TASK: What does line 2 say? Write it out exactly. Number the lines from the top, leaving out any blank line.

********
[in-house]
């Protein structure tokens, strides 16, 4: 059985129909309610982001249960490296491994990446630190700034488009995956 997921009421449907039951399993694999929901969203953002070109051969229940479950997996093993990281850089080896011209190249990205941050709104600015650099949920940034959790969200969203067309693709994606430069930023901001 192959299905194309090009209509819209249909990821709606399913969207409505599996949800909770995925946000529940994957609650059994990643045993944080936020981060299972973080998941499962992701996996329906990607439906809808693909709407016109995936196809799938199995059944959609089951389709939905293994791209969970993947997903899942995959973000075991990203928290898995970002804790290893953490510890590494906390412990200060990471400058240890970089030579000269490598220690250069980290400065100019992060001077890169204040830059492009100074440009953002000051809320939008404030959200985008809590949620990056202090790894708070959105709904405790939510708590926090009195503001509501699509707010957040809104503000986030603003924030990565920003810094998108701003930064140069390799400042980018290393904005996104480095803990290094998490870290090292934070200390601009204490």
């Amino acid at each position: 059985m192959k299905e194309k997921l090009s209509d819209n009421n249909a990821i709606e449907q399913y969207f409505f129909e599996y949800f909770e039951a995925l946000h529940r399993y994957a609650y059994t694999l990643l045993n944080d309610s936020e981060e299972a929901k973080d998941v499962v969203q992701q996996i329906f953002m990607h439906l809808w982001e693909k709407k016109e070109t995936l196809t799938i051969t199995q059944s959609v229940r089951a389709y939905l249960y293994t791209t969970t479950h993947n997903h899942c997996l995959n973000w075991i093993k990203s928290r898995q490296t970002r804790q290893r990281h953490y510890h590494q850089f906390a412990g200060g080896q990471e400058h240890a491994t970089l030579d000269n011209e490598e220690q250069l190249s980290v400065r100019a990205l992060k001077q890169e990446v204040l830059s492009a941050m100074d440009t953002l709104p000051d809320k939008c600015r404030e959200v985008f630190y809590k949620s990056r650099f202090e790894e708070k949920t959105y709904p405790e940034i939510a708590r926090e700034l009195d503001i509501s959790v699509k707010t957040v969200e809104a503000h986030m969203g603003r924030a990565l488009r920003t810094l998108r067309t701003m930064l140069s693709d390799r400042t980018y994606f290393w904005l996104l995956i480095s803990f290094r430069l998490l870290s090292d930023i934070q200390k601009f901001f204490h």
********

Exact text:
């Protein structure tokens, strides 16, 4: 059985129909309610982001249960490296491994990446630190700034488009995956 997921009421449907039951399993694999929901969203953002070109051969229940479950997996093993990281850089080896011209190249990205941050709104600015650099949920940034959790969200969203067309693709994606430069930023901001 192959299905194309090009209509819209249909990821709606399913969207409505599996949800909770995925946000529940994957609650059994990643045993944080936020981060299972973080998941499962992701996996329906990607439906809808693909709407016109995936196809799938199995059944959609089951389709939905293994791209969970993947997903899942995959973000075991990203928290898995970002804790290893953490510890590494906390412990200060990471400058240890970089030579000269490598220690250069980290400065100019992060001077890169204040830059492009100074440009953002000051809320939008404030959200985008809590949620990056202090790894708070959105709904405790939510708590926090009195503001509501699509707010957040809104503000986030603003924030990565920003810094998108701003930064140069390799400042980018290393904005996104480095803990290094998490870290090292934070200390601009204490």